Study eligibility criteria included (1) self-identification as Black/African-American, (2) labeled male at birth and currently self-identified as a man, (3) 18 years of age or older, (4) residence in LA county, (5) incarceration in jail within the 12 months prior to recruitment, (6) anal intercourse without condoms with a man in the prior 12 months, (7) vaginal or anal intercourse without condoms with a woman in the prior 12 months, (8) any vaginal or anal intercourse without condoms in the prior 3 months, and (9) two or more sexual partners (of any sex) in the prior 3 months. Potential participants who were unable to speak, read, and understand English, as well as those who self-reported injection drug use in the prior 12 months, were excluded. Participation in the study occurred solely outside of jail and prison to ensure participants were not subject to direct or indirect coercion from the criminal justice system.

A total of 377 potential participants were screened for eligibility for the study, and 252 of them were initially considered eligible for inclusion in the study. Of these 252 eligible persons, 236 were initially enrolled: however, 22 of those enrolled were excluded because their baseline survey responses indicated that they did not fulfill the eligibility criteria. Participants completing the baseline interview were given $30USD for their time and effort. The median time to completion of the survey was almost 2 h. In addition, 2 of the remaining 214 participants were found to have unusable data. Complete baseline data were available for 190 participants for study variables pertaining to sexual activity with female partners and for 177 participants pertaining to sexual activity with male partners. The remaining participants either did not report sexual partners of that sex in the prior 3 months or provided incomplete responses. Participants were assessed at baseline using audio-computer-assisted self-interview (NOVA Research Company, 2013), allowing for electronic self-reporting of survey responses. All study procedures were approved by the Institutional Review Board of the authors’ home institutions.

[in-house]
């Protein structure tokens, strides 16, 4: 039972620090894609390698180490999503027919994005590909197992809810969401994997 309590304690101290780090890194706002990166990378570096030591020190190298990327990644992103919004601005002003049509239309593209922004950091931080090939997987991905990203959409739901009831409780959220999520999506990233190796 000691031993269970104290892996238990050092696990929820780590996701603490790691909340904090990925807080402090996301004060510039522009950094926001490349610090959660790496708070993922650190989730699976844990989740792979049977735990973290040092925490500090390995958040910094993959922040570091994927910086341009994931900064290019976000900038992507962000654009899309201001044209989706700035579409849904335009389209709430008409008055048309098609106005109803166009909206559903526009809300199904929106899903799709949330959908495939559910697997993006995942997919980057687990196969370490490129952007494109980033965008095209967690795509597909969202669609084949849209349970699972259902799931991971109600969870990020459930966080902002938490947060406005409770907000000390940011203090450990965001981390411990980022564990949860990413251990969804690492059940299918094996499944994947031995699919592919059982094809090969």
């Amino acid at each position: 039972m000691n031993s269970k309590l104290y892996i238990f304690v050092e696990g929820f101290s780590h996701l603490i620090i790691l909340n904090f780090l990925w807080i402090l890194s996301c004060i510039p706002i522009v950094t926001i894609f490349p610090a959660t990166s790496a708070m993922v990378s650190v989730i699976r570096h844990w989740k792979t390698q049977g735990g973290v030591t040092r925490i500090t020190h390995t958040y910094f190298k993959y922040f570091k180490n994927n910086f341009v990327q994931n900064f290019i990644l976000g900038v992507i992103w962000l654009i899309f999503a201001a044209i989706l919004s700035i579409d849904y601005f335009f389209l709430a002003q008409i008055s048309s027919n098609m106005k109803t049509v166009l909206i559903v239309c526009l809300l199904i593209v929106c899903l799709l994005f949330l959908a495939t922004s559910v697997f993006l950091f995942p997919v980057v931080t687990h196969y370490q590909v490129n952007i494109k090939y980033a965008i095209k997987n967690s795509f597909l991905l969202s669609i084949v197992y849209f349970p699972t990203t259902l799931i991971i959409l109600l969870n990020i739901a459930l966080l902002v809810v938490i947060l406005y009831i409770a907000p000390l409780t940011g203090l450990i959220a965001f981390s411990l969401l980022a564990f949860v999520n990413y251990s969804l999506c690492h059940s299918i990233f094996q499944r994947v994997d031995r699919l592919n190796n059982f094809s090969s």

Measures

Participant Characteristics

We collected sociodemographic information at baseline, including age, racial/ethnic identity, sexual orientation, housing status, marital/relationship status, education, employment/income, as well as health characteristics such as HIV status.

Racial Pride

We measured racial pride across 6 items from the Black Group Perception scale (Cronbach’s α = 0.71) (Allen & Hatchett, 1986), which captures the degree to which African-Americans embrace positive and negative attitudes toward their own race. Responses ranged from 0 (Not at all true) to 3 (Very true), with higher scores representing greater racial pride. An example of an item is: “How true do you think it is that most Black people are proud?” Items with negative phrasing were reverse-coded.

Condom Use Self-Efficacy

We assessed perceived self-efficacy around negotiating and using condoms during anal and vaginal intercourse across seven items from the National Institute of Mental Health (NIMH) Multisite Condom Use Self-Efficacy scale (CUSES) (Dilorio, Maibach, O’Leary, Sanderson, & Celentano, 1997) intended for research with African-American populations (Cronbach’s α = 0.88). Two separate sets of questions, with 7 items in each, were phrased to refer separately to condom use self-efficacy with female and male sexual partners. Responses ranged from 1 (Not all that sure I can do) to 5 (Completely sure I can do) to statements such as “I can get every potential male partner to use a condom with me.”

Condom Use Intentions